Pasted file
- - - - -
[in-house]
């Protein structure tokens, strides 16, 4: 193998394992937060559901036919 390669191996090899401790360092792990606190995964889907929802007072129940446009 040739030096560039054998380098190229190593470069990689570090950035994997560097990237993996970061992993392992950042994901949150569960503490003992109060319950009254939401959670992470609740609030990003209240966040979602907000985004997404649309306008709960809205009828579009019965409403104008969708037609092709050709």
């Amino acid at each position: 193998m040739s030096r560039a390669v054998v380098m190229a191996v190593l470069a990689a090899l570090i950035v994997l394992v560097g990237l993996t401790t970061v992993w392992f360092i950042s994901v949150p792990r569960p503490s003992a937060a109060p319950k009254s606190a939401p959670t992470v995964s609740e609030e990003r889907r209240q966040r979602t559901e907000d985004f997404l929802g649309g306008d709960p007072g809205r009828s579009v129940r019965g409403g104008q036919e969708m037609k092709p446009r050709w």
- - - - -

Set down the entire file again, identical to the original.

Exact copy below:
[in-house]
């Protein structure tokens, strides 16, 4: 193998394992937060559901036919 390669191996090899401790360092792990606190995964889907929802007072129940446009 040739030096560039054998380098190229190593470069990689570090950035994997560097990237993996970061992993392992950042994901949150569960503490003992109060319950009254939401959670992470609740609030990003209240966040979602907000985004997404649309306008709960809205009828579009019965409403104008969708037609092709050709």
């Amino acid at each position: 193998m040739s030096r560039a390669v054998v380098m190229a191996v190593l470069a990689a090899l570090i950035v994997l394992v560097g990237l993996t401790t970061v992993w392992f360092i950042s994901v949150p792990r569960p503490s003992a937060a109060p319950k009254s606190a939401p959670t992470v995964s609740e609030e990003r889907r209240q966040r979602t559901e907000d985004f997404l929802g649309g306008d709960p007072g809205r009828s579009v129940r019965g409403g104008q036919e969708m037609k092709p446009r050709w």